• Usually consuming too little protein can lead to consuming too many carbohydrates – starchy foods such as bread, crackers, rice, etc. – which can cause weight re-gain. Starches are not only higher in calories, they are also notorious for causing “cravings,” as they spike blood sugar levels, sending hunger signals to the brain.
• Sometimes people can get off track with exercise, especially during the winter months. And, after not moving for a few days or weeks, they lose all motivation to get back on track because they have feelings of guilt and “failure.”

None of these things are easy – eating 6 small meals, getting enough protein, watching the carbs, exercising regularly. They take a lot of planning, time and effort. And, it is only natural to get off track with them after surgery, just as it is pre-surgery. Yet, a lot of people mistakenly think that once they have had surgery, there are “no room for mistakes.” People think, “I have invested a lot in surgery, I better not get off track ever again.” But holding yourself to such high standards, putting that kind of pressure on yourself, can actually backfire because it is self-defeating and leads to discouragement. Humans are not perfect, and neither is life. Even after surgery, you will still have good days and bad days, holidays and sick days, stressful days and vacations.

If you start the journey thinking “I cannot afford to fail,” then if things do go wrong, you are bound to chalk it up to “your fault” instead of examining what led to it.
Sometimes we spend so much energy beating ourselves up that we don’t see the complete picture, we don’t focus on the things that led to the lapse – some of which could well be out of our control.

For example, overeating could be the result of not drinking enough liquids or skipping meals, but we get too caught up thinking, “oh no, I’m back to my old ways” instead of back-tracking to see what led to it. Not exercising for a week or two could lead to a loss of motivation – but only if you had assumed in the first place that you were supposed to be perfect and not miss a single day.

Moral of the story? Success with weight loss isn’t defined by how many weeks, months, or years you can go without breaking down and indulging, overeating or not exercising. Rather, it is defined by how soon you can get back on track after a day, week, month, or even year of being off track. It is never too late to get back on track – ever. And the secret to getting back on track as soon as possible is having a curious, compassionate, non-judgmental attitude towards yourself. “It’s okay.” “I’m only human.” “What led to that?” “What can I do differently next time?” “What’s the lesson here?” This is the right way to talk to yourself, instead of “I’m so lazy” or “I failed” or “I’m back to my old ways.” Don’t forget about all of the pounds you lost before you start focusing on the pounds you gained.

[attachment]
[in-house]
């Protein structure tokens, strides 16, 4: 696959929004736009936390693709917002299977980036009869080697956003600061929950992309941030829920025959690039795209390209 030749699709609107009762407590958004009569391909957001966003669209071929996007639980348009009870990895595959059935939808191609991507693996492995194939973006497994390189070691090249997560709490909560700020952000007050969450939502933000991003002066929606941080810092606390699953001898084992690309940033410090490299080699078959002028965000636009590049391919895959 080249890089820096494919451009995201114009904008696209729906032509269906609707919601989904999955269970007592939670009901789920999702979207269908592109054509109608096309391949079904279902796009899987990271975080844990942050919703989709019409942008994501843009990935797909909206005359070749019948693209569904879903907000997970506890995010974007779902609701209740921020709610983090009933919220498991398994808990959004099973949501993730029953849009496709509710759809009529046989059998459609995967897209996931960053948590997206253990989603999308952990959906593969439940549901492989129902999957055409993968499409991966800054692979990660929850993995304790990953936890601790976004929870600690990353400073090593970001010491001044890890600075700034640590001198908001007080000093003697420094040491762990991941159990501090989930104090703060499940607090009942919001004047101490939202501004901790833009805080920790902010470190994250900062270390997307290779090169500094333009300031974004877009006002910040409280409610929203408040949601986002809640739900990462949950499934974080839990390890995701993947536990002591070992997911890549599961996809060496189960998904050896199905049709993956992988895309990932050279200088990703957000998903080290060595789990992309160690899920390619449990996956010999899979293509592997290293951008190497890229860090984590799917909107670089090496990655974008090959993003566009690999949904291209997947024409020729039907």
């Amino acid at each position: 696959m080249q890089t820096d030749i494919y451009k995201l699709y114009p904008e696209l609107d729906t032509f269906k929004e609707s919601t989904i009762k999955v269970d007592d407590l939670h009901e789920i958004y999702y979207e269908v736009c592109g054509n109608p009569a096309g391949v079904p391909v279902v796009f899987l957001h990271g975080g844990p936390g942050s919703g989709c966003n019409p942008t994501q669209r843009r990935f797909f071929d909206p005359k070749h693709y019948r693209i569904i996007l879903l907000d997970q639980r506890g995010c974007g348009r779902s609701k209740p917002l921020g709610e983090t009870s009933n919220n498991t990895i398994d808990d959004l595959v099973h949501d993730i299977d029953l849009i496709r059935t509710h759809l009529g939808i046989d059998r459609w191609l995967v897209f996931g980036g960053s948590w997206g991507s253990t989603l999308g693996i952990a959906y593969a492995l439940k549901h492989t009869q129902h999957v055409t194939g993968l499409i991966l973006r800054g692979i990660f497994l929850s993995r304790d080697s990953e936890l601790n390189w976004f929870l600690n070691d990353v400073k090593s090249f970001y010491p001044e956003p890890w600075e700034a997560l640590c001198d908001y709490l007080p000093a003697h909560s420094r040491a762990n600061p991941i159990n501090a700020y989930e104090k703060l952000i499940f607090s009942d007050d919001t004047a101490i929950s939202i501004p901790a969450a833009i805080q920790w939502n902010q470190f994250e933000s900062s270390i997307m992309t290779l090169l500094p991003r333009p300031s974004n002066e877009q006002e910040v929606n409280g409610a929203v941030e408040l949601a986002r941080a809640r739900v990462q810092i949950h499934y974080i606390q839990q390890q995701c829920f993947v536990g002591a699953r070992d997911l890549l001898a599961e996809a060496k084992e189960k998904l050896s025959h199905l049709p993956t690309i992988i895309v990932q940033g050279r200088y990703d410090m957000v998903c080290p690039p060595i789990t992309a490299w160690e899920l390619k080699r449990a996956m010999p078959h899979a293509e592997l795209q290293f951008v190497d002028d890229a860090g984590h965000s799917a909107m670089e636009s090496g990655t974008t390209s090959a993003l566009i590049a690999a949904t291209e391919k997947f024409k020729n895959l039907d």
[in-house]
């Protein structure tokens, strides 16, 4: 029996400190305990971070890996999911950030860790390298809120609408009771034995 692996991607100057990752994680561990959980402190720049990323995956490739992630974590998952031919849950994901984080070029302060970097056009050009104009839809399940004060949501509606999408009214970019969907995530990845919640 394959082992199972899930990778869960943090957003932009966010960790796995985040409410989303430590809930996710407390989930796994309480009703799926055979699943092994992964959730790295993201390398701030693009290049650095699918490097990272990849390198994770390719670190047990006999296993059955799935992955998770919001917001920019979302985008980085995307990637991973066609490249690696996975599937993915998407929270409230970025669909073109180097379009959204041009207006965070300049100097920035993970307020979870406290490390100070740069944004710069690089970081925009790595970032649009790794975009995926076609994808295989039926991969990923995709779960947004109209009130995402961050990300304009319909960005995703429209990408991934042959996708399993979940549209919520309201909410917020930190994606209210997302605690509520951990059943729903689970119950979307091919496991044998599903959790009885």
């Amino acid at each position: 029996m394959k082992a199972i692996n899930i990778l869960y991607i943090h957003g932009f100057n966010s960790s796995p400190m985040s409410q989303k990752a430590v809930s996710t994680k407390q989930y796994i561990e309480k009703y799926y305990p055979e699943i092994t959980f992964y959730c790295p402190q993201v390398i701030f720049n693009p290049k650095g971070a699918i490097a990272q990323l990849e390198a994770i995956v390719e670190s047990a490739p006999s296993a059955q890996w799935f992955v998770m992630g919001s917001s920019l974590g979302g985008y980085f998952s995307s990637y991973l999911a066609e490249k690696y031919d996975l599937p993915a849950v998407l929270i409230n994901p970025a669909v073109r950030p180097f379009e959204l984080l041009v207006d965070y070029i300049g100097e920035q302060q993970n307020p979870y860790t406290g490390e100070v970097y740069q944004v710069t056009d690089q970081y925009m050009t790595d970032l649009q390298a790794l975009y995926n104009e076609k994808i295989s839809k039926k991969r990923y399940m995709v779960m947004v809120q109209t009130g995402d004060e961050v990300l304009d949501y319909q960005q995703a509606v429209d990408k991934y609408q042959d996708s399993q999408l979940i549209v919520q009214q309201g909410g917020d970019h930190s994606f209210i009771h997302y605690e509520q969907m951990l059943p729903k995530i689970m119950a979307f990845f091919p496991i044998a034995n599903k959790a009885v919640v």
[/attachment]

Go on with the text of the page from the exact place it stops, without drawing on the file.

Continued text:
Of course, all this is easier said than done. We humans are hard-wired to be our own worst critics. It is so much easier to offer hope and empathy to our friends than to ourselves! That’s precisely why you need the objective, non-judgmental perspective of your provider. You could be unnecessarily scolding yourself when all you needed to do was make some small changes to your meal or exercise routine. You could be avoiding a follow-up visit with your doctor or dietitian because you are thinking, “How can I face them after having gained this weight?” when in reality, you are the only one judging yourself.

Here’s another reason to stay in touch with your surgeon, dietitian and exercise physiologist:
• Your nutritional needs – calories, vitamins, etc. can change through the years after surgery based on your medical conditions, deficiencies, and general health status.
• Your exercise plan, too, can need alterations based on your fitness level.

It is difficult to try guessing these changes yourself. Regular appointments and blood tests make it so much easier to always have an accurate sense of your needs and to make it possible to update your diet and exercise plan at regular intervals. So, regular check-ins with your healthcare providers are extremely important for permanent weight loss success after bariatric surgery.

Remember, no one said that weight loss is supposed to be easy after surgery forever, or that you are expected to be 100% prefect with eating healthy and with exercise. It is still a journey with traffic jams and bumps in the road. Support makes that journey easier, whether it is from your family and friends or from your professional and compassionate healthcare providers.

Special Thanks to Narmin Virani RD for writing, Kayla Scally NP for editing, and Robin Mason NP for reviewing this blog.  

Please share these posts with anyone you know interested in losing weight with or without weight loss surgery.  Click here to learn more about the UMass Memorial Weight Center

These weekly blogs are general guidelines. These guidelines apply to patients who are cleared by a physician for the type of exercise described. Please contact your physician with any concerns or questions. Always report any symptoms associated with exercise, such as pain, irregular heartbeats, and dizziness or fainting, to your physician.